This post is shared from the OU’s Education Futures blog.
Earlier this year I blogged about a new research project I’m working on which is trying to understand student teachers’ perceptions of themselves as agents of social justice in low income countries. The research stems from the increasingly worrying body of evidence which suggests that millions of children across the world are spending several years in school, yet learning nothing.
In Ghana, for example, 65 per cent of school leavers are not proficient in basic literacy or numeracy. Those who fail to learn are predominantly those from the least developed areas, poor and rural households, ethnic minorities, children with disabilities, and girls.
Across academic literature too, quality education is being redefined as a process that combines access and learning to enable the pursuit of valued capabilities and enable them equally within a chosen setting.
In both the political and theoretical sphere, the role of the teacher is receiving greater attention than at any other point in the Education for All (EFA) era. Teachers are increasingly positioned as agents of social justice, and expected to play a greater role in mitigating the impact of these multiple disadvantages that prevent children accessing, and benefiting from, education.
In June I carried out a small-scale study in a College of Education in Ghana to explore student teachers’ perceptions of barriers to school access and learning. A social justice attitudes survey was returned by 113 first and second year student teachers, and ten of these participated in follow-up interviews. The purpose was to understand more about their motivation and anticipated agency to remove these barriers.
Motivation to remove the barriers was fairly high:
- 82% of student-teachers agreed with the statement ‘teachers should try and improve communities’;
- 87% agreed that ‘teachers should challenge discrimination in schools and communities, even if it makes people uncomfortable’;
- 97% of the student-teachers agreed that ‘teachers have a moral responsibility to treat children fairly and equitably’.
The responses to statements in the survey that were designed to capture their perceived agency to remove these obstacles, however, show a slightly different picture:
- 54% thought that it would be difficult to change existing practices in a school;
- 45% thought that more boys would transition to secondary school than girls, no matter what they did to address the situation;
- Student-teachers expressed high levels of anxiety about teaching in a rural school (60% felt ‘very anxious’);
- 40% felt that the challenges faced by rural pupils would influence the way they taught: the data suggests that student-teachers are twice as likely to use rote learning methods in rural or under-resourced schools, than in urban or well-resourced schools.
There also appeared to be a sense of inevitability about the challenges faced by rural children, and a separation between their perception of teachers’ roles as educators and as social workers. The student-teachers wrote and spoke passionately about injustices in schools and communities, and their intentions to address these, but only 5% of the responses to the survey-question ‘what prevents children learning in schools in Ghana?’ pointed to teachers. These quotes from the interviews illustrate this further:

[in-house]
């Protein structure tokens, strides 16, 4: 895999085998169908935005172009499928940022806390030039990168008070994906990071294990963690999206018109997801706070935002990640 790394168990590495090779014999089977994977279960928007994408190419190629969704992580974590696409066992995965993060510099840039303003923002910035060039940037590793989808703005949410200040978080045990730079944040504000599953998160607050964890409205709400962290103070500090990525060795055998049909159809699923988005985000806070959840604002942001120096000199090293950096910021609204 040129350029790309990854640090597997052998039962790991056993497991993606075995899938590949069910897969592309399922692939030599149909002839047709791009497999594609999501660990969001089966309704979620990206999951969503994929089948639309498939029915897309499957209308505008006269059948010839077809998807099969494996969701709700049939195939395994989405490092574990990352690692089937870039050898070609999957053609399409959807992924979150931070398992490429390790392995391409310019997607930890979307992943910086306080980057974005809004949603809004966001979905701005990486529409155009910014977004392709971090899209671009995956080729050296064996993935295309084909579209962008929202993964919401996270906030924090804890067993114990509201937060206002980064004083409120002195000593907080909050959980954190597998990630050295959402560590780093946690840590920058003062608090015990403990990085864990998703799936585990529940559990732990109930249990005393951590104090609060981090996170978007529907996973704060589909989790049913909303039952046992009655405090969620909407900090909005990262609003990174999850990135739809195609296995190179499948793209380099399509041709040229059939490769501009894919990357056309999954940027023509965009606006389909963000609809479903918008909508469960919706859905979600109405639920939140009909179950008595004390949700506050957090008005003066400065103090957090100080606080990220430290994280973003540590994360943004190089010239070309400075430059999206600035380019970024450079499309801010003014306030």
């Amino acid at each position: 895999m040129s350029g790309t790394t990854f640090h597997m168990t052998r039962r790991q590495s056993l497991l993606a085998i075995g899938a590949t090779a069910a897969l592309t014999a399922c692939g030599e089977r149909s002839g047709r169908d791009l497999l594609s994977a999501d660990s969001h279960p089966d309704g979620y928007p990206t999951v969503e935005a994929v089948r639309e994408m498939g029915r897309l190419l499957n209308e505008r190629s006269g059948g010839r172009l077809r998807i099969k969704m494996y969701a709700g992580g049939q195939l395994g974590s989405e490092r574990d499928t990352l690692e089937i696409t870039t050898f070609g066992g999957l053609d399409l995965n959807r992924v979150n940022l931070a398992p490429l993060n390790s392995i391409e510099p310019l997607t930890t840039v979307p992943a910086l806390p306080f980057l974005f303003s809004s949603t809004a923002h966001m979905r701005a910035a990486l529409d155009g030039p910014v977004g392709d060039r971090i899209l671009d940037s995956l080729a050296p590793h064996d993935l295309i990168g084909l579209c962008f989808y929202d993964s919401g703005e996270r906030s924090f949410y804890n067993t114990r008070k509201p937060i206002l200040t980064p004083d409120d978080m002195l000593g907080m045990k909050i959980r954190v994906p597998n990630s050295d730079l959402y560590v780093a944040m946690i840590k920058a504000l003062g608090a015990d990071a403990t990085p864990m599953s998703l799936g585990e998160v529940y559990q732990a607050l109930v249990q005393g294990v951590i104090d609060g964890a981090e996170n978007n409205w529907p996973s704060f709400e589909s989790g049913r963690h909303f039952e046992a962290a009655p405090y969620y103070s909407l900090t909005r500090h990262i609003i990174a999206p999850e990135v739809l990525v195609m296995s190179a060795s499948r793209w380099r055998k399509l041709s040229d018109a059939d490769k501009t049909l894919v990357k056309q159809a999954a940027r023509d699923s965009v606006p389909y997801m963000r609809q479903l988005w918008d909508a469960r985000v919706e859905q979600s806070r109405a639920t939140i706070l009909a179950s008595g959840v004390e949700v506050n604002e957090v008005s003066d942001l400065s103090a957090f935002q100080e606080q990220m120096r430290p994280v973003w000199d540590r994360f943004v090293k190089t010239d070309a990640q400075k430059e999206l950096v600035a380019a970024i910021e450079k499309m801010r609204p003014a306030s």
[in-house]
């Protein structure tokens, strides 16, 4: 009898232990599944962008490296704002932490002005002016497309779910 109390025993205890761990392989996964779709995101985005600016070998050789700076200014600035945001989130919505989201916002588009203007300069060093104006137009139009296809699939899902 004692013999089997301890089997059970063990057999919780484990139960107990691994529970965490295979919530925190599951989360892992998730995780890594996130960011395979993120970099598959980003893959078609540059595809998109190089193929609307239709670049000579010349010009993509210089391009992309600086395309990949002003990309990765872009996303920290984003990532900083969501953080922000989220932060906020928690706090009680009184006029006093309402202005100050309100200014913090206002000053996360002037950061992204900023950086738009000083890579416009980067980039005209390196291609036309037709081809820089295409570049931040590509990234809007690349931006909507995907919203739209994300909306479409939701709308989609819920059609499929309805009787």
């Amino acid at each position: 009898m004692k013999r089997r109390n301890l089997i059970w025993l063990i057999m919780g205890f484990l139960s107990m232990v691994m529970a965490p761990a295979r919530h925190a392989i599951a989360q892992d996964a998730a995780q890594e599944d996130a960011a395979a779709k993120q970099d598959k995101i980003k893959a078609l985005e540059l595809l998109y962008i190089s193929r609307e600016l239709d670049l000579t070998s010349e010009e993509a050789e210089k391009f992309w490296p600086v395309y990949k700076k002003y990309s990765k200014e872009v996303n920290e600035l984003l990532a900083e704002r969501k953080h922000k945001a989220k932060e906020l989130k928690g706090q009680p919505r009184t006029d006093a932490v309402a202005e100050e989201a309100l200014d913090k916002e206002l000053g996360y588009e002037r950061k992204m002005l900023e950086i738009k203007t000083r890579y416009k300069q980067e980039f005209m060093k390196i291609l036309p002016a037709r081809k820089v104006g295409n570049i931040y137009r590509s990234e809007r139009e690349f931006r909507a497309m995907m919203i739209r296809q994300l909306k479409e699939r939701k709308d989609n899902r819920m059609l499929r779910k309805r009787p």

‘I see myself as a sort of ambassador for modern ways… I see myself negotiating girls’ rights with chiefs – I think I could really make a difference there’ (Y1 male)
‘I don’t really want to be a teacher, I want to be a writer or a journalist – maybe for an NGO – and teaching is the best way of getting experience in community work and documenting the challenges that exist for people’ (Y1 female)
‘Subject knowledge is less important in the rural areas, out there teachers just need to know the basics… getting the children to come to school is the main thing… when they’re there, that’s a different story’ (Y2 female)
At the college, lectures on education for children with special needs and disadvantaged backgrounds are not integrated with lectures on subject teaching. In the survey, 45% of student-teachers felt that this was a positive thing ‘because those children are the minority so you need to know how to teach the majority first and then learn how to work with those other kids’ (Y1 male).
The student-teachers did appear to see themselves as agents of social justice, but saw this work taking place outside the classroom; they envisaged their contribution to local development taking place around the edges of the learning experiences they imagined they would create for their pupils, rather than through them.
As the third quote suggests, helping disadvantaged children is expected, actually ‘teaching’ them is a ‘different story’. The next phase of this study intends to explore how student-teachers’ views about themselves as agents of social justice are embedded or disrupted by institutional and pedagogical processes within a pre-service teacher education programme. This ongoing research aims to better understand this ‘different story’ and how it is told and understood across the teacher preparation experience.
This study was presented at the BAICE Conference at the University of Bath, 8th-10th September, 2014. Slides from the presentation will soon be available on the BAICE website.